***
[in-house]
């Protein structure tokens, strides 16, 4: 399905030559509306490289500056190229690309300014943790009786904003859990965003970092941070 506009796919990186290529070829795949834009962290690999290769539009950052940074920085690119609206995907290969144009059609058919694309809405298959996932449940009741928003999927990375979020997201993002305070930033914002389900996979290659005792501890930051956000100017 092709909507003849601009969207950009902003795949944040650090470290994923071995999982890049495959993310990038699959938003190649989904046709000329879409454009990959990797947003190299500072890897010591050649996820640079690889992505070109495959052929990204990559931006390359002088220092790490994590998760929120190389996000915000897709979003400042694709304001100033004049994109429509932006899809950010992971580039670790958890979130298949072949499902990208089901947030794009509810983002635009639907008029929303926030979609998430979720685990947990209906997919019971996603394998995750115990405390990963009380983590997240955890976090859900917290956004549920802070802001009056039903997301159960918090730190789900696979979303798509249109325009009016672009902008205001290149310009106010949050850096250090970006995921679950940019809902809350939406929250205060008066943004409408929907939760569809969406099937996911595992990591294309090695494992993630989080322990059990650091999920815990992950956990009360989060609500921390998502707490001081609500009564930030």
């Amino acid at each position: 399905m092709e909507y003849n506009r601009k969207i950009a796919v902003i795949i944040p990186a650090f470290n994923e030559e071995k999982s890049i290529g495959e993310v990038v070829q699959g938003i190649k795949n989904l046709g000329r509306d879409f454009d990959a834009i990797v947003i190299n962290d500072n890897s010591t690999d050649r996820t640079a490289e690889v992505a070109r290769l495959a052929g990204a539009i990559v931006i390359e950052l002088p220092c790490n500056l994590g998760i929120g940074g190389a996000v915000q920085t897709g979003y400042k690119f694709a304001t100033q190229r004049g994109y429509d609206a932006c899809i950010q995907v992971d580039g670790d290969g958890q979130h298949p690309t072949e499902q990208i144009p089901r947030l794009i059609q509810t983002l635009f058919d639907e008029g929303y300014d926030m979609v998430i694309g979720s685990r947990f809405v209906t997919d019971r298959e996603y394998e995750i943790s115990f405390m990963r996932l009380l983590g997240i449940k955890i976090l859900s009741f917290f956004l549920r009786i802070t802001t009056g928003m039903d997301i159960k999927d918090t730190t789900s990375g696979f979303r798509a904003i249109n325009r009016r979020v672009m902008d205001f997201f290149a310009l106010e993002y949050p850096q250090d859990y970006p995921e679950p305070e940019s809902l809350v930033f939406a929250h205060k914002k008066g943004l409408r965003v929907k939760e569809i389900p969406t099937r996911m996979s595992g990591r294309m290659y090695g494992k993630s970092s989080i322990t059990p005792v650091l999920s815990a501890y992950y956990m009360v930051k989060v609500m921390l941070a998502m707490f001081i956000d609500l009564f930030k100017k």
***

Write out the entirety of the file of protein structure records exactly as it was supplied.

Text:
[in-house]
């Protein structure tokens, strides 16, 4: 399905030559509306490289500056190229690309300014943790009786904003859990965003970092941070 506009796919990186290529070829795949834009962290690999290769539009950052940074920085690119609206995907290969144009059609058919694309809405298959996932449940009741928003999927990375979020997201993002305070930033914002389900996979290659005792501890930051956000100017 092709909507003849601009969207950009902003795949944040650090470290994923071995999982890049495959993310990038699959938003190649989904046709000329879409454009990959990797947003190299500072890897010591050649996820640079690889992505070109495959052929990204990559931006390359002088220092790490994590998760929120190389996000915000897709979003400042694709304001100033004049994109429509932006899809950010992971580039670790958890979130298949072949499902990208089901947030794009509810983002635009639907008029929303926030979609998430979720685990947990209906997919019971996603394998995750115990405390990963009380983590997240955890976090859900917290956004549920802070802001009056039903997301159960918090730190789900696979979303798509249109325009009016672009902008205001290149310009106010949050850096250090970006995921679950940019809902809350939406929250205060008066943004409408929907939760569809969406099937996911595992990591294309090695494992993630989080322990059990650091999920815990992950956990009360989060609500921390998502707490001081609500009564930030």
């Amino acid at each position: 399905m092709e909507y003849n506009r601009k969207i950009a796919v902003i795949i944040p990186a650090f470290n994923e030559e071995k999982s890049i290529g495959e993310v990038v070829q699959g938003i190649k795949n989904l046709g000329r509306d879409f454009d990959a834009i990797v947003i190299n962290d500072n890897s010591t690999d050649r996820t640079a490289e690889v992505a070109r290769l495959a052929g990204a539009i990559v931006i390359e950052l002088p220092c790490n500056l994590g998760i929120g940074g190389a996000v915000q920085t897709g979003y400042k690119f694709a304001t100033q190229r004049g994109y429509d609206a932006c899809i950010q995907v992971d580039g670790d290969g958890q979130h298949p690309t072949e499902q990208i144009p089901r947030l794009i059609q509810t983002l635009f058919d639907e008029g929303y300014d926030m979609v998430i694309g979720s685990r947990f809405v209906t997919d019971r298959e996603y394998e995750i943790s115990f405390m990963r996932l009380l983590g997240i449940k955890i976090l859900s009741f917290f956004l549920r009786i802070t802001t009056g928003m039903d997301i159960k999927d918090t730190t789900s990375g696979f979303r798509a904003i249109n325009r009016r979020v672009m902008d205001f997201f290149a310009l106010e993002y949050p850096q250090d859990y970006p995921e679950p305070e940019s809902l809350v930033f939406a929250h205060k914002k008066g943004l409408r965003v929907k939760e569809i389900p969406t099937r996911m996979s595992g990591r294309m290659y090695g494992k993630s970092s989080i322990t059990p005792v650091l999920s815990a501890y992950y956990m009360v930051k989060v609500m921390l941070a998502m707490f001081i956000d609500l009564f930030k100017k």